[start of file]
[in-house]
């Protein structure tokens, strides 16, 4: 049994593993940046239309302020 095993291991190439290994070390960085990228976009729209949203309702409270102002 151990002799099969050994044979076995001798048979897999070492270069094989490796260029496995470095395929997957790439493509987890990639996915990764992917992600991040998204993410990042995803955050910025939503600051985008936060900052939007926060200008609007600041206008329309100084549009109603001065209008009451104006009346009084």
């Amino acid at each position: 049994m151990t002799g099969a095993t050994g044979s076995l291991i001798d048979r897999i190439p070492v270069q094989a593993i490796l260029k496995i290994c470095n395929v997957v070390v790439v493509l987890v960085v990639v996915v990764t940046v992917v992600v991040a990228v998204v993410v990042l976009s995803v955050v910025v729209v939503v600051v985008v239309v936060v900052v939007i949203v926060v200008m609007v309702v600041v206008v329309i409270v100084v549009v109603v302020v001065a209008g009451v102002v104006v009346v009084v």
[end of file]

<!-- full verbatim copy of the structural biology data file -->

[in-house]
């Protein structure tokens, strides 16, 4: 049994593993940046239309302020 095993291991190439290994070390960085990228976009729209949203309702409270102002 151990002799099969050994044979076995001798048979897999070492270069094989490796260029496995470095395929997957790439493509987890990639996915990764992917992600991040998204993410990042995803955050910025939503600051985008936060900052939007926060200008609007600041206008329309100084549009109603001065209008009451104006009346009084």
């Amino acid at each position: 049994m151990t002799g099969a095993t050994g044979s076995l291991i001798d048979r897999i190439p070492v270069q094989a593993i490796l260029k496995i290994c470095n395929v997957v070390v790439v493509l987890v960085v990639v996915v990764t940046v992917v992600v991040a990228v998204v993410v990042l976009s995803v955050v910025v729209v939503v600051v985008v239309v936060v900052v939007i949203v926060v200008m609007v309702v600041v206008v329309i409270v100084v549009v109603v302020v001065a209008g009451v102002v104006v009346v009084v």